SPP 1491 Closing Convention 2017
30 October - 03 November 2017
Science and Study Center Monastery Raitenhaslach
The aim of this Priority Program is to address basic open questions in particle and astrophysics using a specific tool: the neutron, which allows the search for new physics becoming manifest itself as small deviations from expectations. Many neutron physics observables are sensitive to physics beyond the Standard Model emerging from superstrings (hypothetical gauge bosons in large extradimensions), supersymmetry (electric dipole moment prediction at the experimental limit) or other Grand Unified Theories (charge quantisation). Basic properties of the quark-mixing Cabibbo-Kobayashi-Maskawa (CKM) matrix need to be tested. The breaking of symmetries such as parity P, time reversal T and combined charge conjugation and parity symmetry CP shall be investigated. CP violation is a requirement for dynamic generation of the baryon-antibaryon asymmetry of the universe. The research programme focuses on five priority areas, which are directly related to specific physics/astrophysics issues and instrumentation.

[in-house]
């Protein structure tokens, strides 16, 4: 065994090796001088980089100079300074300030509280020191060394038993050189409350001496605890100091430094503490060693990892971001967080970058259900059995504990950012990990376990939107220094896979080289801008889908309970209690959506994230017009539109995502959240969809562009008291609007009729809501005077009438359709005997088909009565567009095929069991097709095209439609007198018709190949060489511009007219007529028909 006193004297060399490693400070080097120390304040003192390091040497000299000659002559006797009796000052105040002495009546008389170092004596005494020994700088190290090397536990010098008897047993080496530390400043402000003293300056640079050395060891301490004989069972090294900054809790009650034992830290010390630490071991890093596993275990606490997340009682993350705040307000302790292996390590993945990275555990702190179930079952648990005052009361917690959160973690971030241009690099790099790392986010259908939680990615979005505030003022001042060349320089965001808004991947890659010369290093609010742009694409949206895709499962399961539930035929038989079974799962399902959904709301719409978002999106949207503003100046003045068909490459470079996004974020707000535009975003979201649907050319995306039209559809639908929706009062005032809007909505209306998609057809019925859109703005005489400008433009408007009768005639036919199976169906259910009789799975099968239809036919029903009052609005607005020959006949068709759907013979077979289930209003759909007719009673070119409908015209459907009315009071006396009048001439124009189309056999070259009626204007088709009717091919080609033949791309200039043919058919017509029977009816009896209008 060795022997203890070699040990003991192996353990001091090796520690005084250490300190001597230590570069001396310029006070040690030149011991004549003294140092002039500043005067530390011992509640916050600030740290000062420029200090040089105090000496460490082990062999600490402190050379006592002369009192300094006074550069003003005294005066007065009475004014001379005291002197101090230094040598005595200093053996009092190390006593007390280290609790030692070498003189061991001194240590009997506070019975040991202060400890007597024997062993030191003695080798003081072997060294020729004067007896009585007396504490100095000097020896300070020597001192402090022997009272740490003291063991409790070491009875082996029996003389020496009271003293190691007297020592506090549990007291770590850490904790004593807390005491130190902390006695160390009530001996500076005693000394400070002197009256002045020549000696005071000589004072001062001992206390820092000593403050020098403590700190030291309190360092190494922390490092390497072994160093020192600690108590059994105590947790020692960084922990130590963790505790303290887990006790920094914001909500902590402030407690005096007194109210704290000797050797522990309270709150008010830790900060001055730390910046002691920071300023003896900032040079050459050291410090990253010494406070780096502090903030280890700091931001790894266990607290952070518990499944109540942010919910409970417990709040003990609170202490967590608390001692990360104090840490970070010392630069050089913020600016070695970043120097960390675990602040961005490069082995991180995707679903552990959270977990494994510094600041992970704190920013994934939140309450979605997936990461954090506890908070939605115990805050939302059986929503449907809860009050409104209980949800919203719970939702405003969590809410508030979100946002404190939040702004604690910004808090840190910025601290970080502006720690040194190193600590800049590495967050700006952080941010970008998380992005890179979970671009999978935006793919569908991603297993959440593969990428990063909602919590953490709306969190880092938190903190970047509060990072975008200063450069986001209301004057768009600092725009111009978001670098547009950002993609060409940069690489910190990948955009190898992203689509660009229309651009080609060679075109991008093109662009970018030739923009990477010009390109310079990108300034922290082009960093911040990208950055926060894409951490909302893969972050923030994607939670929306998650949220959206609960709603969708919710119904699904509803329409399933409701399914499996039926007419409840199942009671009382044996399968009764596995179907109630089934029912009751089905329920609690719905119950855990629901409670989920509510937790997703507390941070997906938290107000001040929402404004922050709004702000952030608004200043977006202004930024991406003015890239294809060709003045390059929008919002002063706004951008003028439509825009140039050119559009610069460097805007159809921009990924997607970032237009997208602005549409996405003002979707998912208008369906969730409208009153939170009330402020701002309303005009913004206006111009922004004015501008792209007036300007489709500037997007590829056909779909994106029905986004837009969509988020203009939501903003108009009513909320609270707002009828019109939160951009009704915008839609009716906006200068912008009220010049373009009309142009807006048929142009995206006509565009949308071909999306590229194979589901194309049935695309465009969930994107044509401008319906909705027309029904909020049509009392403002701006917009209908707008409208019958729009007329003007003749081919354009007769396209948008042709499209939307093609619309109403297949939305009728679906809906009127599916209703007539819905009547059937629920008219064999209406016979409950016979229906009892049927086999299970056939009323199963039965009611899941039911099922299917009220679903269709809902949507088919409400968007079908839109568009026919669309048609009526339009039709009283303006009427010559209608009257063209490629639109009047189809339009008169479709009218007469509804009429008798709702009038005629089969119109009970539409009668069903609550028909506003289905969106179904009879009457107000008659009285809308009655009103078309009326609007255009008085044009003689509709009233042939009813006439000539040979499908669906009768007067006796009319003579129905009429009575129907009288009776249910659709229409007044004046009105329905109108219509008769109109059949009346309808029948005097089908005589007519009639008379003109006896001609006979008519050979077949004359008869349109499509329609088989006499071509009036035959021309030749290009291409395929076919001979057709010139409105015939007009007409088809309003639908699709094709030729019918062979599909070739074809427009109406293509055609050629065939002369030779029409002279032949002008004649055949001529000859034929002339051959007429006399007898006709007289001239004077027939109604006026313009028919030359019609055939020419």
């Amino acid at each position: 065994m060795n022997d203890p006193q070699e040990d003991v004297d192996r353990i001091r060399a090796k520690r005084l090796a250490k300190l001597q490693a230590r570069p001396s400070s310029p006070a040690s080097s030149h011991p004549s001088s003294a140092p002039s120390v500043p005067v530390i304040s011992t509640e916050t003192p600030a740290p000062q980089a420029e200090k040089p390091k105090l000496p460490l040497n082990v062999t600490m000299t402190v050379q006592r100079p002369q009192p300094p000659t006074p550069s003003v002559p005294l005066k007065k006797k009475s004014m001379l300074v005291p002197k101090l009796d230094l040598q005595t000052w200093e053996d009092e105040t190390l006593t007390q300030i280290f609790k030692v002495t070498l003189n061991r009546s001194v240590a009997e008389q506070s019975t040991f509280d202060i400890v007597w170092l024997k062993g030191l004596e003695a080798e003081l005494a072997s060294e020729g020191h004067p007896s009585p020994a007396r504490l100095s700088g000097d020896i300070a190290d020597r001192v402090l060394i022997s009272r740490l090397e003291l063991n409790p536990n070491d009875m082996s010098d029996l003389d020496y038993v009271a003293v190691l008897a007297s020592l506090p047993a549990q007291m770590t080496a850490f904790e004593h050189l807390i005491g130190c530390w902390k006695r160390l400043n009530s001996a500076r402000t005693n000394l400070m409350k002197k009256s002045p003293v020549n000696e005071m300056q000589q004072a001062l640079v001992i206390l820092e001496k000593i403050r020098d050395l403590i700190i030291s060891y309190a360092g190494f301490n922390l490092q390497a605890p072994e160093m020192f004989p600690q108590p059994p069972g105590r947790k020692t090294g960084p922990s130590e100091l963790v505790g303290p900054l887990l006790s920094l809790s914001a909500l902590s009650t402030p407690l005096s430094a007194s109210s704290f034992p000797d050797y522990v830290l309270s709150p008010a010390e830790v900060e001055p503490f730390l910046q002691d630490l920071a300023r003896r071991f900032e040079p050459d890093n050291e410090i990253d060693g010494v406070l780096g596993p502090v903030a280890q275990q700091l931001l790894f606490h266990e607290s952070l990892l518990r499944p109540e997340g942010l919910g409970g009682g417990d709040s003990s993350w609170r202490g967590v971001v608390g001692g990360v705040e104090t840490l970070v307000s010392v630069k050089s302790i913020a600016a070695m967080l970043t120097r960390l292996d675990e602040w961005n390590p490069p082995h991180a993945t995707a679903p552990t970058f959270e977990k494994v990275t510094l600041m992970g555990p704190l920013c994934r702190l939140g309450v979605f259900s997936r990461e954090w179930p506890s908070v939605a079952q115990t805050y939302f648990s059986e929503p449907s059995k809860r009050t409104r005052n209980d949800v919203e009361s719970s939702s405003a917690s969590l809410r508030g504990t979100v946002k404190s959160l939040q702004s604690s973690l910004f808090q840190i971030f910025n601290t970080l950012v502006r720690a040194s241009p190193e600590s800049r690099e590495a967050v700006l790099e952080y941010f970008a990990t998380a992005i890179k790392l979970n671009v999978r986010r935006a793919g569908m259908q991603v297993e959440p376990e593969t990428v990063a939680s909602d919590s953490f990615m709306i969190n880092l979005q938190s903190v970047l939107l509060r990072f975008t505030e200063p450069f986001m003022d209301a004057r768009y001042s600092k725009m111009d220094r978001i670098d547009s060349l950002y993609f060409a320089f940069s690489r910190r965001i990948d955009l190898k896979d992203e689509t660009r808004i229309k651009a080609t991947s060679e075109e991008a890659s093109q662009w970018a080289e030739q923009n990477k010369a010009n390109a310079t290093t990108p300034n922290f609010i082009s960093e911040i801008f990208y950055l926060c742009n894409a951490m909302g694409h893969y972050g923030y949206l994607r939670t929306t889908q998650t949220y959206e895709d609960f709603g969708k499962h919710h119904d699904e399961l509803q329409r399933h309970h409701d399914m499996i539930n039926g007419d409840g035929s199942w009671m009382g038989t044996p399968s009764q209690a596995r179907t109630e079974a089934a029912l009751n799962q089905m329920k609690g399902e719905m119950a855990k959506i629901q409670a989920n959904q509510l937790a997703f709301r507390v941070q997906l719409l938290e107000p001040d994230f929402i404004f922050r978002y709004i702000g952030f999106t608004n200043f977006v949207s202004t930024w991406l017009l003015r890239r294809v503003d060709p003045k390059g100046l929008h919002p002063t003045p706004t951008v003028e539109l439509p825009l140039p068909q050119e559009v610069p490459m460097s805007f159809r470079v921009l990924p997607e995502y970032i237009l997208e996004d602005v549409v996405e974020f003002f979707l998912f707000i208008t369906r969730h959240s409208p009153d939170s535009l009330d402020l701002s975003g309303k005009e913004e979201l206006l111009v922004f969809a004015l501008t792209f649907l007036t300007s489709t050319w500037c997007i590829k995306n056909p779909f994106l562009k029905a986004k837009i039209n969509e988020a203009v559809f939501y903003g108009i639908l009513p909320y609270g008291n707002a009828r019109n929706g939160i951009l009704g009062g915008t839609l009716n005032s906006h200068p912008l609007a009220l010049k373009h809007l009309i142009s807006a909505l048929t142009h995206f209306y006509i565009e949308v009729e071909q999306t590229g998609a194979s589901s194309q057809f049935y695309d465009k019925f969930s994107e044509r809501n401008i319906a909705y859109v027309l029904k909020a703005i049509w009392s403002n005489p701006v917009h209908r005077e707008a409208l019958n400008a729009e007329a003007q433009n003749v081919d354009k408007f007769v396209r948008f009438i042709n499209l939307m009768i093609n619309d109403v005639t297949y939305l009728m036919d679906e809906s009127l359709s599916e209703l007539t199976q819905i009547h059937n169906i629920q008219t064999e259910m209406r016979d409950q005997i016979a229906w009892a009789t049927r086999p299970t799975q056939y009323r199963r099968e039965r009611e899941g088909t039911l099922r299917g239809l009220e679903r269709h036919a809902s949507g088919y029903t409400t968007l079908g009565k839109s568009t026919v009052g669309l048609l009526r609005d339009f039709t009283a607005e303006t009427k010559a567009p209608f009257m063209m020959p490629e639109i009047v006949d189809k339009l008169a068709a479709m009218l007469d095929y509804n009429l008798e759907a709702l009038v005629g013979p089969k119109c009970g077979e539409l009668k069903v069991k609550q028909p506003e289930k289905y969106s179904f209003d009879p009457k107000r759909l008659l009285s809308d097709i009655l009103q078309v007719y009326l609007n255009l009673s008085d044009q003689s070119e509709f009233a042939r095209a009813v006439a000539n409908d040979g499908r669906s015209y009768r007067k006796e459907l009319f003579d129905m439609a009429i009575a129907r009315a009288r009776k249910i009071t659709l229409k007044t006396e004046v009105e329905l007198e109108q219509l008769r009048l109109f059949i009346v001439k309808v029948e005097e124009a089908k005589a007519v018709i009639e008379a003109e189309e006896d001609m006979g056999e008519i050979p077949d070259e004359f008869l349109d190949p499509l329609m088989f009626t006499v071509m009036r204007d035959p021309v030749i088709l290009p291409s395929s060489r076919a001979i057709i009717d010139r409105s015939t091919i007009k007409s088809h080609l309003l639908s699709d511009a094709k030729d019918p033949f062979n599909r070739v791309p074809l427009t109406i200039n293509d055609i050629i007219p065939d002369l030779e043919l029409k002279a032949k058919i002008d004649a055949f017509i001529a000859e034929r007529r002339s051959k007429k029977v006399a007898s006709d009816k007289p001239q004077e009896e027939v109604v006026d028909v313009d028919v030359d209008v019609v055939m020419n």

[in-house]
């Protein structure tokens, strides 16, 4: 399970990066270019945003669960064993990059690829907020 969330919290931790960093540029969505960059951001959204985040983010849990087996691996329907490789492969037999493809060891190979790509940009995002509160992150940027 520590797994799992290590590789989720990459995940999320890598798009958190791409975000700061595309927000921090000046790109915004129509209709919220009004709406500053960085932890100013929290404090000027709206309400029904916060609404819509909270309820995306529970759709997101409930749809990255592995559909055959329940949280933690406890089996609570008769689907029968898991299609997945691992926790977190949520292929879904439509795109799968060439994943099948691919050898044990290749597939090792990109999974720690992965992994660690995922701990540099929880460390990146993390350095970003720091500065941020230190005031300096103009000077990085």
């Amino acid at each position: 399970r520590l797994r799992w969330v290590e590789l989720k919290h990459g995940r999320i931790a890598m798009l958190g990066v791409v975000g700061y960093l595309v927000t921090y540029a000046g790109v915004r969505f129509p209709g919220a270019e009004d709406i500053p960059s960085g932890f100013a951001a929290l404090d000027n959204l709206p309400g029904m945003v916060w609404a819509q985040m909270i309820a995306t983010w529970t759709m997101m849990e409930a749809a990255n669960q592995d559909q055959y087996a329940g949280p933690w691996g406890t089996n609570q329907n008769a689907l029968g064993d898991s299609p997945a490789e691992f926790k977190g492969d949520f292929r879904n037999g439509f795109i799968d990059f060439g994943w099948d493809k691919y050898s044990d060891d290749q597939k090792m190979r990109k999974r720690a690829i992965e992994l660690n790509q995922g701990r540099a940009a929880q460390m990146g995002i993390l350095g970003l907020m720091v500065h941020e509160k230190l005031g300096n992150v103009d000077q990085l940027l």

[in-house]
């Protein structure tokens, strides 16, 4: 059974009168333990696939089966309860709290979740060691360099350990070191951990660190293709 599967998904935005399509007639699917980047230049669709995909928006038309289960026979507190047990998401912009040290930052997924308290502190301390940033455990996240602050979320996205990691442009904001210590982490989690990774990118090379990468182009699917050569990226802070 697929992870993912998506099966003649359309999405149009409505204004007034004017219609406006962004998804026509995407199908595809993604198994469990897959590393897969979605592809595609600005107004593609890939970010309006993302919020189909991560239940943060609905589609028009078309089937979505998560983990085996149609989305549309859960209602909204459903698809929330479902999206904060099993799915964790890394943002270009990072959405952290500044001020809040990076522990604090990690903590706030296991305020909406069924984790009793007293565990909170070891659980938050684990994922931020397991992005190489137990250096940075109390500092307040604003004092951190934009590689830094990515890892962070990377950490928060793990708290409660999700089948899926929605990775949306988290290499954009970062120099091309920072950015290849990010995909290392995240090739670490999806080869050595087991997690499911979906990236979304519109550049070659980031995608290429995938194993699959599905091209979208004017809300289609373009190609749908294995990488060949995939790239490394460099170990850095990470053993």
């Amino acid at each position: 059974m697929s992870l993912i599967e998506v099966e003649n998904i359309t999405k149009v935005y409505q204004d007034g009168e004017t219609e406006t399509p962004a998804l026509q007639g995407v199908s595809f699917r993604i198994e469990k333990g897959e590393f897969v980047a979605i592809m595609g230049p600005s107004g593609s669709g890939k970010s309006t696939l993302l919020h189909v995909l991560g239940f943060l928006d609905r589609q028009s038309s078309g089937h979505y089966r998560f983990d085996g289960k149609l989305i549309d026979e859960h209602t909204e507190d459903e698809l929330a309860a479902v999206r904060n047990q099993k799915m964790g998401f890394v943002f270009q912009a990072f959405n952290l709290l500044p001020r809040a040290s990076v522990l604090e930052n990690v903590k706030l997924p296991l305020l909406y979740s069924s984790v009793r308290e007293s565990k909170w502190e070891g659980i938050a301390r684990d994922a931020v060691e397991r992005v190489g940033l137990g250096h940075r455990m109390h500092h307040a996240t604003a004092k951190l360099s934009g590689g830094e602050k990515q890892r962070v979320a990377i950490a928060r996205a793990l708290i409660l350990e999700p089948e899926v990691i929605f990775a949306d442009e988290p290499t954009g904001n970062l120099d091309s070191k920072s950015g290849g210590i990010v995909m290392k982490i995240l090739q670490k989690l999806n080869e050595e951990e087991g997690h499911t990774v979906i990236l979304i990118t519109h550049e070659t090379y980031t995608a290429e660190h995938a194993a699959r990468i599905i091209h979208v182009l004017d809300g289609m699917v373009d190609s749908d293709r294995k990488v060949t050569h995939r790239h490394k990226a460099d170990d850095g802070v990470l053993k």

During the workshop, we should give reports on all projects and sub-projects, which were performed within the framework of the priority program.
Posters representing the projects are welcome.
In addition, we should give some perspectives of our science, also on what concerns future funding activities.
- Priority area A
CP-symmetry violation and particle physics in the early universe (addressed mainly by the search for the neutron electric dipole moment)
- Priority area B
The structure and nature of weak interaction and possible extensions of the Standard Model (addressed mainly by precise beta decay studies of the neutron)
- Priority area C
Relation of gravitation and quantum theory (probed by investigations of low energy bound states in the gravitational field)
- Priority area D
Charge quantization and the electric neutrality of the neutron (probed by a precision test of the neutron's electric charge)
- Priority area E
New measuring techniques particle detection, magnetometry, neutron optics